In the tradition of Dragon Quest Builders, Square Enix presents a new spin-off to its long-running RPG series, with a very singular focus.
No matter how good an open world game is, at the end of day they all rely on filler content. That’s not a complaint, just a recognition that not every side quest can be unique and unless you want to spend two decades making a game you’ll always end up reusing some mission types, just to make sure there’s enough to do. Puzzle types get repeated in slightly different scenarios and multiple excuses are found for picking up an implausibly wide range of collectables.
Certain concepts fall in and out of fashion, but one that’s recently become popular is the idea of being given a photo or drawing of a location and then trying to find out where it is and retrieving its associated treasure. Zelda: Breath Of The Wild, Elden Ring, and God Of War Ragnarök all feature the same basic idea, but unlike something like crafting it’s not a mechanic you could imagine basing a whole game on. Enter stage left: Dragon Quest Treasures.
To be fair, matching up photos with in-game locations is far from the only activity in Square Enix’s latest Dragon Quest spin-off, but the game often feels like an open world adventure where are the more mundane activities have been taken out and made into their own game. We realise that doesn’t sound very enticing, but Dragon Quest Treasures is actually a surprisingly charming, low stakes adventure that’s the perfect way to close out the year.
Although you might imagine this has something in common with the excellent Dragon Quest Builders games – Square Enix’s attempt to meld traditional adventuring with Minecraft style construction – there’s actually little similarity beyond the visuals and the fact that they’re both open world games. For a start, Treasures is set squarely within the same world as Dragon Quest 11, since you play as thief Erik and his sister Mia.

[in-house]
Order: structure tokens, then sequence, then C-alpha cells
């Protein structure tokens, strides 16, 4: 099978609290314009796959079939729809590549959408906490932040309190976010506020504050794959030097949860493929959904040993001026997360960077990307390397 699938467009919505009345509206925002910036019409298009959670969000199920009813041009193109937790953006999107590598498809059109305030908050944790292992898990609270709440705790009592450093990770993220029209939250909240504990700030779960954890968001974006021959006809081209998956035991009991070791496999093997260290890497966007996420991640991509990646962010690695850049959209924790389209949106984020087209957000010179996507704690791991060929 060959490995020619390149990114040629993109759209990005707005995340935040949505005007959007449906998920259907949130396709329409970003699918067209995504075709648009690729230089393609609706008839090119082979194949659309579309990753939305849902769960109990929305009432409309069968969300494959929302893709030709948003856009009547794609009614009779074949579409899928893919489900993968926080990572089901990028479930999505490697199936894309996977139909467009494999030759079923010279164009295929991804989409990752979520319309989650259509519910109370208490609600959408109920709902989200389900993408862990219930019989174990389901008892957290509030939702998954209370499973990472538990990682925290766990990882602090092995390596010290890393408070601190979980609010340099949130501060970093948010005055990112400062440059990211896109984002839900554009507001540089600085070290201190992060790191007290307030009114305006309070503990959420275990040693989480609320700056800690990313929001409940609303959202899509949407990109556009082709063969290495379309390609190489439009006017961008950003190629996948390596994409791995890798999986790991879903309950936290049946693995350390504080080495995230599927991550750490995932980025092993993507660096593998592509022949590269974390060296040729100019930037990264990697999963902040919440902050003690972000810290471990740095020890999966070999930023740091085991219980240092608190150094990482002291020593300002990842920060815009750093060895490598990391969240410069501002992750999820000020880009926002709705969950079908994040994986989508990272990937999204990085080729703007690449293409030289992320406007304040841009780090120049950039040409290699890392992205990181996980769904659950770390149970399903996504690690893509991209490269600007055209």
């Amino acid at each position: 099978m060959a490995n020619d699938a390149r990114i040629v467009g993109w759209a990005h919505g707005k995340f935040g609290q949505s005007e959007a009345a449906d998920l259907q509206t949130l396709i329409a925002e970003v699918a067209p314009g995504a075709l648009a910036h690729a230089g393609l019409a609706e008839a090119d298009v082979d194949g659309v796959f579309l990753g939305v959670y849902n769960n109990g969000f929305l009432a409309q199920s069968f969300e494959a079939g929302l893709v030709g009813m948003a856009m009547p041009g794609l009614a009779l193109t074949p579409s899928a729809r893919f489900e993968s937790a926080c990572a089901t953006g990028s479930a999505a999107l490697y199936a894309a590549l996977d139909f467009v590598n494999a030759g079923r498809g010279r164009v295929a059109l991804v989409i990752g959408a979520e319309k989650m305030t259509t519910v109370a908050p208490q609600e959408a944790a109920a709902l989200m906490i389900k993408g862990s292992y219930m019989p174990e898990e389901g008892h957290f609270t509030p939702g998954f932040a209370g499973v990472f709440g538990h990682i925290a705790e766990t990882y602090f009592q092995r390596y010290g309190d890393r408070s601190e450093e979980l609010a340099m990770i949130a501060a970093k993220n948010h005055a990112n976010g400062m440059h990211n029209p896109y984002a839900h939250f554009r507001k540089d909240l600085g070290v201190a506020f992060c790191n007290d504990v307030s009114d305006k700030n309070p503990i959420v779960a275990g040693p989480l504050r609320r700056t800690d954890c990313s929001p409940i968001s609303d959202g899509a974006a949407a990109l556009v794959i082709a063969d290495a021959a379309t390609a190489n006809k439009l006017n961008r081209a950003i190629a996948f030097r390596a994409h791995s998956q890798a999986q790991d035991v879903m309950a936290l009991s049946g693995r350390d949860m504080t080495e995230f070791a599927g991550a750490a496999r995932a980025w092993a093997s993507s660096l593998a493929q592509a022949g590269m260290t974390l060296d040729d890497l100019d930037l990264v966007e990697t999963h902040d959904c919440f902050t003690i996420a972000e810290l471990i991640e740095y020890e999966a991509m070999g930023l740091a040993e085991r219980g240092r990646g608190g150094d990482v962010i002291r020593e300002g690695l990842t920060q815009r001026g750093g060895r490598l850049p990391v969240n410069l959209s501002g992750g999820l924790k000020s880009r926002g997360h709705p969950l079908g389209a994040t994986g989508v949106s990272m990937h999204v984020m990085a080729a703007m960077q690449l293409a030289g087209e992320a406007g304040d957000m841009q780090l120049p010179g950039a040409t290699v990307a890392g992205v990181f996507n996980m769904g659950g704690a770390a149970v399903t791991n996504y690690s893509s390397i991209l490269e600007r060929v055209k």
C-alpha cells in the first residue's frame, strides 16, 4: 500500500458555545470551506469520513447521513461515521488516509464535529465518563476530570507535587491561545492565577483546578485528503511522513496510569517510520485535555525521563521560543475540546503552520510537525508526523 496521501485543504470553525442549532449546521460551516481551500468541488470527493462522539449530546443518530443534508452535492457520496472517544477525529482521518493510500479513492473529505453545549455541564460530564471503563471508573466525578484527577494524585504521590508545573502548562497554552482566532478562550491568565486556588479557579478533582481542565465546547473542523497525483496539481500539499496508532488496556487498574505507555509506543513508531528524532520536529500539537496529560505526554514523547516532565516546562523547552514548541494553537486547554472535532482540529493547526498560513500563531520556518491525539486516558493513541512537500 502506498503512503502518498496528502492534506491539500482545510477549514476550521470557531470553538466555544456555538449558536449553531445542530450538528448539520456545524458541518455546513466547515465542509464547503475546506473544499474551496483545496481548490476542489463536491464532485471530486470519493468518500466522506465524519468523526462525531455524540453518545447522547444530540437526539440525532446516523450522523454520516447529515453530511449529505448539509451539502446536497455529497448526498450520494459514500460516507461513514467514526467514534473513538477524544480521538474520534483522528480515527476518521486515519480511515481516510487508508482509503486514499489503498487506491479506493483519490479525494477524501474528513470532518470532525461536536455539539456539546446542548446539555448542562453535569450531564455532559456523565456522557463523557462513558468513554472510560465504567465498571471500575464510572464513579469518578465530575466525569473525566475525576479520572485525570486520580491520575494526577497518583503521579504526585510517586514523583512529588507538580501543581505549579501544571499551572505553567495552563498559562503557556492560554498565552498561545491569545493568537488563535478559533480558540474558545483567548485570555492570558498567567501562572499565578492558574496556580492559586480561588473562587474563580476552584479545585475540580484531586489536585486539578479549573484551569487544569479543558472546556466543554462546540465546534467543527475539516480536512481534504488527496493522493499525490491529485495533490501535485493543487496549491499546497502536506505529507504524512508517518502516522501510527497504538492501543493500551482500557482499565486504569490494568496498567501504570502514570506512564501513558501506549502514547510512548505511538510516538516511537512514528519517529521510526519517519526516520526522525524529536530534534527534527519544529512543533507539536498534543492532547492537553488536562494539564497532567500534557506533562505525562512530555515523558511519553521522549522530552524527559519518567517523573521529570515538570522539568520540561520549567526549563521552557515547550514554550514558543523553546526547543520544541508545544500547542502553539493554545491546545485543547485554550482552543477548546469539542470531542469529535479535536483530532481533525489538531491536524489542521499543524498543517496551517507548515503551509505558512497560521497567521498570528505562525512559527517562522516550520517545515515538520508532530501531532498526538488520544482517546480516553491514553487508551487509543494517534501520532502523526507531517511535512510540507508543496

They look younger than they did in the original game, but series continuity is not something the game is very concerned about, as you quickly end up befriending a magical flying pig and cat, before being whisked off to a mysterious island made from the ossified bodies of two giant dragons. The island’s magical origins is the explanation given for why it’s littered with buried treasure chests, which in turn has attracted a variety of pirate gangs, of varying levels of moral integrity.
Erik and Mia fall in with one of the nice ones but while there is an overarching story, involving searching for special dragon stones, after a rather a somewhat laboured tutorial section you’re free to go about your business largely as you want.
The process of discovering treasure is very straightforward, as you meet up with various monsters – most pulled from Dragon Quest’s long and storied history – who you can bribe into your service with money and resources. Once part of your party you’ll then have the ability to read their mind with a magic dagger (we didn’t quite get that bit) that lets you see the in-game location clue, à la Breath Of The Wild and co.